Upon my return to Switzerland, I obtained an internship at our Permanent Mission in Geneva. Diplomacy quickly revealed itself as the profession I was dreaming of – diverse and fascinating fields, changing environments and in the center of international relations, politics, and international law, all for the defense of the interests of my country.
I am now diplomatic attaché to the Embassy of Switzerland in Lisbon, and will be transferred, if all goes well, to our Embassy in Rome next summer. I will be in charge of Italian national politics, human rights, migration and…international law. Finally, I will be living in the same city as one of my best friends that I met at NYU! The circle is complete. For now.

Therefore, my experience at NYU, through the Fulbright, not only widened my intellectual and cultural background, but also brought me valuable friendships and was key in my decision to embark on an incredible career. Without the Fulbright, I would not have had this opportunity.

My Fulbright adventure started September 2018 when I travelled for the first time to New York City. I studied saxophone and composition with Mark Turner, Jorge Rossy, Larry Grenadier, Adam Rogers, Guillermo Klein, and Michael Wolff, and earned my artist diploma in jazz saxophone from New York University.

Life in New York alone was a highlight for me. Everything is so big, there is so much going on and you meet people from different parts of the world every day. The daily exposure to different cultures broadened my horizon. Additionally, I won first prize at the NYU promising artist series and travelled to Costa Rica with my band. Another highlight was touring with Dan Pugach Nonet (GRAMMY® nominated drummer and composer living in Brooklyn), performing every night, and getting to know different parts of the United States.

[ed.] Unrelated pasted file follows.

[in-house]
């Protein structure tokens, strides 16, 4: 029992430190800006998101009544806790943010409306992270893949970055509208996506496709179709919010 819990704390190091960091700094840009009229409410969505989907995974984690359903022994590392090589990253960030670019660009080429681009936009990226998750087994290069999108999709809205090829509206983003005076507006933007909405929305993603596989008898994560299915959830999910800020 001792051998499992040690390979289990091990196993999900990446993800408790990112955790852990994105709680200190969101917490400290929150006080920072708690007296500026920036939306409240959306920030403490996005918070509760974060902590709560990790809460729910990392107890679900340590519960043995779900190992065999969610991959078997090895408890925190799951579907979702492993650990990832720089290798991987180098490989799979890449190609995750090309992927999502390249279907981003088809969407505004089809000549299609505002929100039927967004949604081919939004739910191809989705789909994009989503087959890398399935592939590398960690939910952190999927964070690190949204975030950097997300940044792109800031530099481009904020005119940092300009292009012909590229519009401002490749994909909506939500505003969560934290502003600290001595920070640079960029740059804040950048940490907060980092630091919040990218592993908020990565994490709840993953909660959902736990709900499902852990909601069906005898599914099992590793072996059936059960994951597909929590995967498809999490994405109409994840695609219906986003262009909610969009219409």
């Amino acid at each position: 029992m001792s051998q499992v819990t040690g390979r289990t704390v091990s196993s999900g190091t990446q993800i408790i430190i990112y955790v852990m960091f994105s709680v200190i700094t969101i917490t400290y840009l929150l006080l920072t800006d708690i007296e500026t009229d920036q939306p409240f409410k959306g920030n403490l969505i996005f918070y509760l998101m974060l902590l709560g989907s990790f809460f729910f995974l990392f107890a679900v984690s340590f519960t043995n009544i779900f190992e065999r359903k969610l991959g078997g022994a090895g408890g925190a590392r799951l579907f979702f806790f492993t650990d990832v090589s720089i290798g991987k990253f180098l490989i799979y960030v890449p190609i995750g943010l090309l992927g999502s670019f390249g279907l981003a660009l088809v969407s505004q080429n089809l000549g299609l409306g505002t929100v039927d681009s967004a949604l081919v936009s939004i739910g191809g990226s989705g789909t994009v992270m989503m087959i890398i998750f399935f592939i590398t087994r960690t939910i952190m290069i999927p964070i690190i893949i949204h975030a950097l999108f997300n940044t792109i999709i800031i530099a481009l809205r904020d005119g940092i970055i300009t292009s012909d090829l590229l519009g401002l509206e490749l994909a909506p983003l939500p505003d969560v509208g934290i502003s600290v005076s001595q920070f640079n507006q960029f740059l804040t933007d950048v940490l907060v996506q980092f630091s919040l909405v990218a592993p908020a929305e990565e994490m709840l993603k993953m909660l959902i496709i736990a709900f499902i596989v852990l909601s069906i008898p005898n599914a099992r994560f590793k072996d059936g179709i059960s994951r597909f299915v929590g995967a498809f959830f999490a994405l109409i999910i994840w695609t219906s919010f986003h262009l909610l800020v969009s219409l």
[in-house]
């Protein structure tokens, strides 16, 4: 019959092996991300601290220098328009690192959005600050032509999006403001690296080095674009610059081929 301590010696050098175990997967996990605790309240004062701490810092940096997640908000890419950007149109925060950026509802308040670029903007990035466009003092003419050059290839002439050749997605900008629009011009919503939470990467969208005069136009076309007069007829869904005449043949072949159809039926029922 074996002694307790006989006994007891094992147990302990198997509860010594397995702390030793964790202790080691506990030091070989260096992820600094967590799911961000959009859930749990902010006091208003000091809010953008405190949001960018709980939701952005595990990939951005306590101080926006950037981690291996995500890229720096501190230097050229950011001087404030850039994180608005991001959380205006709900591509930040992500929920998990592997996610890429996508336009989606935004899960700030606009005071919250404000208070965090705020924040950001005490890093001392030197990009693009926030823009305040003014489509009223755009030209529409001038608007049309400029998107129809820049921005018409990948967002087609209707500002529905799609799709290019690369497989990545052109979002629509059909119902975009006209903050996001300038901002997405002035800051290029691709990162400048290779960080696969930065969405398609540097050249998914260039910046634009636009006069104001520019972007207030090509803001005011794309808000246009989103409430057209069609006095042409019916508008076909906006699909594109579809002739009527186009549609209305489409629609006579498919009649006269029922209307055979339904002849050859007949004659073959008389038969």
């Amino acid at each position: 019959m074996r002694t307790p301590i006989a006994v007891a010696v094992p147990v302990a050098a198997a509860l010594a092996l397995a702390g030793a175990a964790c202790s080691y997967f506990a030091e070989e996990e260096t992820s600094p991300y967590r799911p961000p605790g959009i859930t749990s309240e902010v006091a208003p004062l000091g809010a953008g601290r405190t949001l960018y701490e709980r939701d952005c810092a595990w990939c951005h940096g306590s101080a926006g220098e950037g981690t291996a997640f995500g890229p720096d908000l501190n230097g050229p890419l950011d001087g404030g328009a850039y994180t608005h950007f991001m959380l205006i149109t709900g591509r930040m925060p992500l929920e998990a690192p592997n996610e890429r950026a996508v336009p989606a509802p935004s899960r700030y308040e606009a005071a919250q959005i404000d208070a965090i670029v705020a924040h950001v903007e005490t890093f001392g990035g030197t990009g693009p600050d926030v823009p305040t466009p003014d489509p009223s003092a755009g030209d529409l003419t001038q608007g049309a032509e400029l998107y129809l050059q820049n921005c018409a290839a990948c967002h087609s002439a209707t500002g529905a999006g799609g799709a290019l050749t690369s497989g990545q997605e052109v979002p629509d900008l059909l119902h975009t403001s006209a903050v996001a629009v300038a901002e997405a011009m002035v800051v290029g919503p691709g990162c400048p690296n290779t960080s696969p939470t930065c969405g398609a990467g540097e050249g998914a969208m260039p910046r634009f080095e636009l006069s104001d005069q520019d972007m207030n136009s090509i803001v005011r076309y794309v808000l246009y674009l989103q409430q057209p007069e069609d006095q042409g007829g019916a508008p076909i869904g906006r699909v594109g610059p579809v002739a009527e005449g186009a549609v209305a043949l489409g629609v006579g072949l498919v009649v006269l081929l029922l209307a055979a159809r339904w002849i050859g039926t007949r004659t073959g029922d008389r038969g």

I became friends with a lot of the musicians I collaborated with and plan to keep working with them in the future.

I was set on becoming a musician before going to the United States, and the Fulbright Program helped me deepen my understanding of American culture and offered me the chance to make important contacts in my line of work. I am still in contact with many of them, and as soon as the pandemic permits, I look forward to inviting musicians to Switzerland or playing with them in the United States.